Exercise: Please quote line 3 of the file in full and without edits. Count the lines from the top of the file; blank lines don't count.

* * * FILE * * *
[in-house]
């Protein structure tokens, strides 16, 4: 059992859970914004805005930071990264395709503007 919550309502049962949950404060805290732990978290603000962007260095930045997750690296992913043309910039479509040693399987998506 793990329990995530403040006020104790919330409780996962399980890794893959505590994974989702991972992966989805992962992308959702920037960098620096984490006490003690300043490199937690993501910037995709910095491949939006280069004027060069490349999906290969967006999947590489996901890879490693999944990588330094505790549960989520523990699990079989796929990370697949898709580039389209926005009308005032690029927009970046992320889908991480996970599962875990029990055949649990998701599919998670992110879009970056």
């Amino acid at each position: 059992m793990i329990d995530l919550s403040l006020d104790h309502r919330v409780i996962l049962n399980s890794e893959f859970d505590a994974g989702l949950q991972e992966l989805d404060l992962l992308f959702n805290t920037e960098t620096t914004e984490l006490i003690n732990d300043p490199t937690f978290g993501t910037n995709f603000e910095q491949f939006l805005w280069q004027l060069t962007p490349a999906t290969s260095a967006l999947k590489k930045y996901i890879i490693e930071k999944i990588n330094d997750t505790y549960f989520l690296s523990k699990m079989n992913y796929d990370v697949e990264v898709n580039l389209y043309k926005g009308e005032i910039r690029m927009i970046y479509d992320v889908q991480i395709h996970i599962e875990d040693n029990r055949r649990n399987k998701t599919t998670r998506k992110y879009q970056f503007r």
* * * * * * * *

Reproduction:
């Amino acid at each position: 059992m793990i329990d995530l919550s403040l006020d104790h309502r919330v409780i996962l049962n399980s890794e893959f859970d505590a994974g989702l949950q991972e992966l989805d404060l992962l992308f959702n805290t920037e960098t620096t914004e984490l006490i003690n732990d300043p490199t937690f978290g993501t910037n995709f603000e910095q491949f939006l805005w280069q004027l060069t962007p490349a999906t290969s260095a967006l999947k590489k930045y996901i890879i490693e930071k999944i990588n330094d997750t505790y549960f989520l690296s523990k699990m079989n992913y796929d990370v697949e990264v898709n580039l389209y043309k926005g009308e005032i910039r690029m927009i970046y479509d992320v889908q991480i395709h996970i599962e875990d040693n029990r055949r649990n399987k998701t599919t998670r998506k992110y879009q970056f503007r």